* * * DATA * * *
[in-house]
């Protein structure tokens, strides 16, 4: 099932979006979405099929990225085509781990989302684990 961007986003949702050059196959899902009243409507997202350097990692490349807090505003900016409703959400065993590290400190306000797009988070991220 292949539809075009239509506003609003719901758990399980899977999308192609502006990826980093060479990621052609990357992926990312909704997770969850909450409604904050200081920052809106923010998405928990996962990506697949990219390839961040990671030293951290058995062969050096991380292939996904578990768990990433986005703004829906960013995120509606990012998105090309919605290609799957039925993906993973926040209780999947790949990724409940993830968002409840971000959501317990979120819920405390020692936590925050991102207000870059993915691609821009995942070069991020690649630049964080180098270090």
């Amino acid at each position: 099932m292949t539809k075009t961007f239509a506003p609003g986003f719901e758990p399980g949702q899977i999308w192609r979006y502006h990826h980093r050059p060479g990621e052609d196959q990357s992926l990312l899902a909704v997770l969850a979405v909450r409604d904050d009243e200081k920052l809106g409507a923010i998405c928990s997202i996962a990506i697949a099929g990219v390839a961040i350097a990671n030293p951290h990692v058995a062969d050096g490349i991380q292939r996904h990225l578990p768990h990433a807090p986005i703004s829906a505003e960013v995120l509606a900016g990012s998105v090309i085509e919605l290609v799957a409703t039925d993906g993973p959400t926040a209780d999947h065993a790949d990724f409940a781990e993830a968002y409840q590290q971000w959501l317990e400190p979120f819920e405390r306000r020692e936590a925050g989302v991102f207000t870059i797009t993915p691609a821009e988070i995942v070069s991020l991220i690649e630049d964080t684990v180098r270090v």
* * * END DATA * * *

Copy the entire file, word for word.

[in-house]
């Protein structure tokens, strides 16, 4: 099932979006979405099929990225085509781990989302684990 961007986003949702050059196959899902009243409507997202350097990692490349807090505003900016409703959400065993590290400190306000797009988070991220 292949539809075009239509506003609003719901758990399980899977999308192609502006990826980093060479990621052609990357992926990312909704997770969850909450409604904050200081920052809106923010998405928990996962990506697949990219390839961040990671030293951290058995062969050096991380292939996904578990768990990433986005703004829906960013995120509606990012998105090309919605290609799957039925993906993973926040209780999947790949990724409940993830968002409840971000959501317990979120819920405390020692936590925050991102207000870059993915691609821009995942070069991020690649630049964080180098270090």
């Amino acid at each position: 099932m292949t539809k075009t961007f239509a506003p609003g986003f719901e758990p399980g949702q899977i999308w192609r979006y502006h990826h980093r050059p060479g990621e052609d196959q990357s992926l990312l899902a909704v997770l969850a979405v909450r409604d904050d009243e200081k920052l809106g409507a923010i998405c928990s997202i996962a990506i697949a099929g990219v390839a961040i350097a990671n030293p951290h990692v058995a062969d050096g490349i991380q292939r996904h990225l578990p768990h990433a807090p986005i703004s829906a505003e960013v995120l509606a900016g990012s998105v090309i085509e919605l290609v799957a409703t039925d993906g993973p959400t926040a209780d999947h065993a790949d990724f409940a781990e993830a968002y409840q590290q971000w959501l317990e400190p979120f819920e405390r306000r020692e936590a925050g989302v991102f207000t870059i797009t993915p691609a821009e988070i995942v070069s991020l991220i690649e630049d964080t684990v180098r270090v």